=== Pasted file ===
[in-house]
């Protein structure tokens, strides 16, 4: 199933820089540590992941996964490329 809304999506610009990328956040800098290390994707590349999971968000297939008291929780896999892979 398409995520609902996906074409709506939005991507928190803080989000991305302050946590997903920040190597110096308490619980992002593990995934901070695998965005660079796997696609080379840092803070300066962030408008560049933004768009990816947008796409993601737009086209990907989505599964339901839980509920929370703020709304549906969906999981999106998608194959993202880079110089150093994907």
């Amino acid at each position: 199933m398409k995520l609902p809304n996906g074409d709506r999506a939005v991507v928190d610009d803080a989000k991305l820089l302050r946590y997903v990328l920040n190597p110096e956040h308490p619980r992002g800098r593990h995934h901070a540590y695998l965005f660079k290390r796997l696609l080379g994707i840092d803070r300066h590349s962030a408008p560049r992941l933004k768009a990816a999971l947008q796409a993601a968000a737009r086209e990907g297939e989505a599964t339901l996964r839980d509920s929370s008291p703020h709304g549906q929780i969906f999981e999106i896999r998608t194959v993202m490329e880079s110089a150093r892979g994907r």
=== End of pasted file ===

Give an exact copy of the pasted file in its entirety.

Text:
[in-house]
């Protein structure tokens, strides 16, 4: 199933820089540590992941996964490329 809304999506610009990328956040800098290390994707590349999971968000297939008291929780896999892979 398409995520609902996906074409709506939005991507928190803080989000991305302050946590997903920040190597110096308490619980992002593990995934901070695998965005660079796997696609080379840092803070300066962030408008560049933004768009990816947008796409993601737009086209990907989505599964339901839980509920929370703020709304549906969906999981999106998608194959993202880079110089150093994907």
């Amino acid at each position: 199933m398409k995520l609902p809304n996906g074409d709506r999506a939005v991507v928190d610009d803080a989000k991305l820089l302050r946590y997903v990328l920040n190597p110096e956040h308490p619980r992002g800098r593990h995934h901070a540590y695998l965005f660079k290390r796997l696609l080379g994707i840092d803070r300066h590349s962030a408008p560049r992941l933004k768009a990816a999971l947008q796409a993601a968000a737009r086209e990907g297939e989505a599964t339901l996964r839980d509920s929370s008291p703020h709304g549906q929780i969906f999981e999106i896999r998608t194959v993202m490329e880079s110089a150093r892979g994907r």